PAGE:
According to a fourth aspect of the present invention, there is provided a method of machining at least one half of an interconnecting dovetail joint between the end regions of two components which comprises the steps of:

(a) clamping a first component to be machined on a carrier movable and fixable with respect to a support and clamping to the carrier, at a location spaced from the first component, a second component which has a previously machined end profile comprising a series of dovetail-shaped slots to which a mating profile is to be machined in the first component, the second component being clamped to the carrier in a manner such that its previously machined end profile lies in a first predetermined position against a datum point on the support;

(b) fixing the carrier with respect to the support and machining a first region of the profile of the first component using a cutting means mounted in the support;

(c) adjusting the position of the carrier with respect to the support such that the profile of the second component lies in a further predetermined position against said datum point;

(d) fixing the carrier with respect to the support in the adjusted position and machining a second region of the profile of the first component using the cutting means; and

(e) repeating steps (c) and (d) until the whole of the profile of the first component has been machined.

Whilst it is appreciated that normally the carrier will be movable on the support, it is also to be appreciated that the carrier carrying the clamps could be fixed and the support, carrying the datum and cutting means, made to be movable on the carrier.

The second component may have a profile which has been previously machined using the apparatus of the invention with the second component in the first clamp.

The dovetail cutting apparatus of the present invention does not have the disadvantages from which the known machine described above suffers. It can produce proper full dovetails identical to the traditional hand-made dovetail. In addition the spacing of the dovetails may be as the operator wishes, and the pins and the tails may be as wide or narrow as necessary or desired without resetting the machine. The dovetail cutter can also work at very small thicknesses (e.g. 5 mm thickness) for drawers in cabinet work, whereas the prior dovetail jig needs at least 15 mm timber to function.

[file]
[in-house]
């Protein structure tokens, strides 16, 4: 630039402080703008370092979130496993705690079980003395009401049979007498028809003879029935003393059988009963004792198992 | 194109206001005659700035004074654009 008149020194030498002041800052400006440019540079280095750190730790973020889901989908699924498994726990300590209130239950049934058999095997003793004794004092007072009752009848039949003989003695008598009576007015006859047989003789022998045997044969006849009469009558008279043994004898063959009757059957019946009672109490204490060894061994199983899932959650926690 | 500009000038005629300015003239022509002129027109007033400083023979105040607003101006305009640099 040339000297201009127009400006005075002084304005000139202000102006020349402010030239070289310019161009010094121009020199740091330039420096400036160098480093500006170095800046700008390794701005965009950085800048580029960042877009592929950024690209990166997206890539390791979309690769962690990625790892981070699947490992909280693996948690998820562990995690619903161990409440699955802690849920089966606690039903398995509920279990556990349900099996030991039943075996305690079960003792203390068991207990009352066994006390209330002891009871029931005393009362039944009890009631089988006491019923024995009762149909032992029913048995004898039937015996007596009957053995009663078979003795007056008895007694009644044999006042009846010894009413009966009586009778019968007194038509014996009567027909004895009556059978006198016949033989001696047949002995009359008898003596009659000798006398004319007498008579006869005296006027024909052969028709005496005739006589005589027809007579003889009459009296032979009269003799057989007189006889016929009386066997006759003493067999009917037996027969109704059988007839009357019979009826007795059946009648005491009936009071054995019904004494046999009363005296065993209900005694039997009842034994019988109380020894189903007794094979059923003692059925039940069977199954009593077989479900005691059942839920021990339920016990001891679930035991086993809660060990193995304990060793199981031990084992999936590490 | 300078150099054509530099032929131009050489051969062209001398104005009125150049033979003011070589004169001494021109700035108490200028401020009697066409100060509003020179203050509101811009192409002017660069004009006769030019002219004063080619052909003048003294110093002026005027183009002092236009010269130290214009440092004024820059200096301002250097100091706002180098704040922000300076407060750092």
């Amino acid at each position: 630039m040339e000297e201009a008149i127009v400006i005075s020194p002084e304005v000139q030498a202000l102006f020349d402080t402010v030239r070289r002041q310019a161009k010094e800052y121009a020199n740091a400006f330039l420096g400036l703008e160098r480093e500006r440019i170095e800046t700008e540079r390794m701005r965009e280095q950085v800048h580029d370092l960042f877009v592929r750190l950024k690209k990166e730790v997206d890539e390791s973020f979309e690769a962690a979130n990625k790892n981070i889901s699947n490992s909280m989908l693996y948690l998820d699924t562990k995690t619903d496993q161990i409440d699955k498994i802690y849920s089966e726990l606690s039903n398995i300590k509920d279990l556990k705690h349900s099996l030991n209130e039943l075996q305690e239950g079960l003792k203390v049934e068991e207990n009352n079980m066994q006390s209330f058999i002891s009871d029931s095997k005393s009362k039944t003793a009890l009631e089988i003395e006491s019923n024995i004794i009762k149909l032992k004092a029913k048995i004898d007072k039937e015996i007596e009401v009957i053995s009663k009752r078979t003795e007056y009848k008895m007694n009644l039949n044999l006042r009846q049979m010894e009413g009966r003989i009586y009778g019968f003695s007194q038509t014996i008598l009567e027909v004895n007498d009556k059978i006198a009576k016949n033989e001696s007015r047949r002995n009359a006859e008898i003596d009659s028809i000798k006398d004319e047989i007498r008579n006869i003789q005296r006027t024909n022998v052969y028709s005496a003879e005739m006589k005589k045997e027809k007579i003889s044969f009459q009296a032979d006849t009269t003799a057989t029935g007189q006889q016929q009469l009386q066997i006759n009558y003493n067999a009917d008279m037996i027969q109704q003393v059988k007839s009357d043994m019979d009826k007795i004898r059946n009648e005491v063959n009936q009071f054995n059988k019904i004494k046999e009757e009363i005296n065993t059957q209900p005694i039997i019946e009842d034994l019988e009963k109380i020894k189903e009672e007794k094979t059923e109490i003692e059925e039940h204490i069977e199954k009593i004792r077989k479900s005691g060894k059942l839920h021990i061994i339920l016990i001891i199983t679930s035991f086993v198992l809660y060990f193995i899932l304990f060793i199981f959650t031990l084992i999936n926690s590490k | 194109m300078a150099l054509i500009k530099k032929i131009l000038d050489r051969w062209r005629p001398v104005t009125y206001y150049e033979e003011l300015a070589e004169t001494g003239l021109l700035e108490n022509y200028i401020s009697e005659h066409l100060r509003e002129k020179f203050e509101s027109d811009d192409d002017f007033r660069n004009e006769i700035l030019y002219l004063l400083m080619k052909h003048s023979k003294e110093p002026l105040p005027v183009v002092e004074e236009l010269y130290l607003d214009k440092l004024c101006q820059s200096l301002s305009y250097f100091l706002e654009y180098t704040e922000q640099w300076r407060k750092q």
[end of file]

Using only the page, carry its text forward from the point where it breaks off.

Operation of the apparatus of the invention is simple. A first component of the joint is fixed vertically, with the end to be machined uppermost against a sliding carrier and a dovetail router bit is drawn horizontally through the component end to make the dovetail slots, advancing the sliding carrier between each cut.

The cut first component is then placed in a second position on the carrier against a marker or datum. The second component to be cut is offered up to the router, the cutter changed for a conventional cylindrical cutter, and the pins cut in relation to the dovetail cuts in the first component, which is used as a template. This time, the cutter may be supported on a turntable and the cuts may be made at an angle across the end of the component.

As in hand-cut work, the dovetails can be cut in any position along the end of the second component that the operator wishes. This is often essential, when making boxes for example, where a saw cut may have been made, or may need to be made between the box and the lid, or for drawers where the placing of the front dovetails differs from the back ones.

No marking out is necessary. Accuracy derives from the machine and the cut first component. The operator decides the positioning of the dovetails, and everything follows from there.

For the 90 degree cut of the dovetail slots, several boards can be cut at once, saving time and preventing wood breakout.